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Caring Kids Show Their Mettle After Finding Baby Dolphin

Le Jardin Academy students (from left) Jaquie Stark, Lily Schaberg, Emma Schaberg, Maddy Memering, Mia Barrett and Marisa Barrett had a unique 'dolphin adventure' at Kailua Beach recently. Photo from Cynthia Manley.

Editor’s note: Donna Festa is a volunteer with the NOAA/NMFS marine mammal response network who also runs a nonprofit Hawaiian monk seal response group. She is proprietor of Lanikai General Store in Kailua Beach Center. This is her report to Le Jardin Academy on an incident earlier this month at Kailua Beach Park.

I am writing to you to express my gratitude for a group of your students who went above and beyond the call of duty. I received a call from NOAA on March 3 reporting a stranded dolphin on Kailua Beach. This in itself is rare but has happened a couple of times in the last five years. This type of call is always difficult because the end result is sad whenever we lose a marine mammal of any sort. But this day, I was pleasantly surprised to get to the site and be greeted by six amazing young ladies.

They found the dolphin and told their parents, but that wasn’t enough. They spent at least 40 minutes looking up who to call on their smart phones. They succeeded by calling the NOAA/NMFS hotline; they gave precise instructions on the location and waited almost an hour for the first person to respond (another volunteer). They greeted Tony and brought him to the site. The dolphin was deceased and up on the reef in front of a private residence. The homeowner was equally impressed by these young ladies and she provided them with lemonade and a snack.

It didn’t end there. When I arrived on the scene I spent some time explaining to them a little about why this type of thing may happen, and my role as a volunteer was to just make sure the animal and site remained untouched. I went on to explain that dolphins were protected under the Marine Mammal Species Act, and even though this one was deceased, we needed to wait for HPU professor Kristi West to arrive and assess the situation. I also explained Dr. Kristi would most likely remove the dolphin and bring it back to the university to perform a necropsy to determine whether the dolphin died of natural causes or if it was harmed in any way.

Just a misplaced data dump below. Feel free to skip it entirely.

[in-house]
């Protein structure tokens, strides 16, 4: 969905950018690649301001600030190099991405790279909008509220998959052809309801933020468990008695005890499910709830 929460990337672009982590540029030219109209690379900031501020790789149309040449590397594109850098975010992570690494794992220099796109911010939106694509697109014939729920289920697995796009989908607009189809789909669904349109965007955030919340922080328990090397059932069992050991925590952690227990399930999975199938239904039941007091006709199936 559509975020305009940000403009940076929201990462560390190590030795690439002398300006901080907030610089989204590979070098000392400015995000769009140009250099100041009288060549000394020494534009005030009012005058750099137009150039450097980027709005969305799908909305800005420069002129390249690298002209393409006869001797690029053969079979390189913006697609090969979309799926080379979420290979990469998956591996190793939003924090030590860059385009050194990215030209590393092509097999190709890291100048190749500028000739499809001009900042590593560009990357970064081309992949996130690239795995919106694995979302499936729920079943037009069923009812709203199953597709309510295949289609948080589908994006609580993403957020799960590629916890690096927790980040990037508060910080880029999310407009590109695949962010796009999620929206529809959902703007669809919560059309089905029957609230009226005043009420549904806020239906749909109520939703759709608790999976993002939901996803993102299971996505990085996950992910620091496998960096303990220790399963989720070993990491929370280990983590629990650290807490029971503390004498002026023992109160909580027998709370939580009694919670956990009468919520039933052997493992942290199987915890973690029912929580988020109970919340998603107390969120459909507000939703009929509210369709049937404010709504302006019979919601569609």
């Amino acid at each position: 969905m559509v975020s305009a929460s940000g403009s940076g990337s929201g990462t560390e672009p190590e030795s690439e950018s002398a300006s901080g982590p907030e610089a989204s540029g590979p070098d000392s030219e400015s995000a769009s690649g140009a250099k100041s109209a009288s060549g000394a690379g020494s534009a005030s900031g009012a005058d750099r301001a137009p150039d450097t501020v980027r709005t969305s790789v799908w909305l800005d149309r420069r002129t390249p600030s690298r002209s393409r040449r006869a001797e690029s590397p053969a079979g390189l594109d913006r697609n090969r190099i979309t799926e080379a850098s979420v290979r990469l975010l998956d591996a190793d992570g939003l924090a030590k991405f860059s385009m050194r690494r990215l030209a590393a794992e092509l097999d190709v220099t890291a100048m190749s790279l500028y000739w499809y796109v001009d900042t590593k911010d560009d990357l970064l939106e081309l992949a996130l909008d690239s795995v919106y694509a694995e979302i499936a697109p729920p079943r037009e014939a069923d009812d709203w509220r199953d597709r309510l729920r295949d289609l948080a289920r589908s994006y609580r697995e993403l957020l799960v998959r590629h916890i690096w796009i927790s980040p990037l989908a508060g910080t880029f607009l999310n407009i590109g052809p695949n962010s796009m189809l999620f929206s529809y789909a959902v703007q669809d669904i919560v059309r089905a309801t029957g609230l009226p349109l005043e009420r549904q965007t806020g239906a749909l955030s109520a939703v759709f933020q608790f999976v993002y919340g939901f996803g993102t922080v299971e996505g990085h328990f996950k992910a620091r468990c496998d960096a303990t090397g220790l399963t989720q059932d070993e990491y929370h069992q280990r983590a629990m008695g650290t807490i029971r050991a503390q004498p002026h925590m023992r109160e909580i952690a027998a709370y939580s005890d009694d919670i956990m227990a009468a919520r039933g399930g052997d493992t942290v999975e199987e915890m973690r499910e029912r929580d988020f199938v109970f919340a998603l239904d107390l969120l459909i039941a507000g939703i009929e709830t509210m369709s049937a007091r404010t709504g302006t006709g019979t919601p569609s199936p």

They patiently waited for the team from HPU to arrive and asked questions, but never got in the way or disturbed anyone from getting the job done.

At the end of the day, I was most impressed by their concern, commitment to do the right thing, and how they maintained a level of maturity beyond their years. I asked them what they want to be when they grow up and the majority said marine biologist, one veterinarian and a couple of bakers (everyone has to eat!).

One of the things we do as volunteers is to teach the next generation they CAN make a difference, and right here in their backyard they have opportunities to learn and apply that knowledge to the future of our ocean’s health and the beautiful creatures that live with in it.

I informed the parents on the beach of what a great job their girls had done, but I wanted to take it a step further and let their teachers know. This group of six made a difference, and they taught me a lesson that day. There is definitely hope for the future with attitudes like theirs. They are: seventh-grader Mia Barrett; sixth-graders Marisa Barrett, Maddy Memering, Emma Schaberg and Jaquie Stark, and third-grader Lily Schaberg.

Latest update: The dolphin’s cause of death is unknown, as HPU awaits test results from blood work and tissue samples.

(NOAA/NMFS stands for National Oceanic and Atmospheric Administration’s National Marine Fisheries Service.)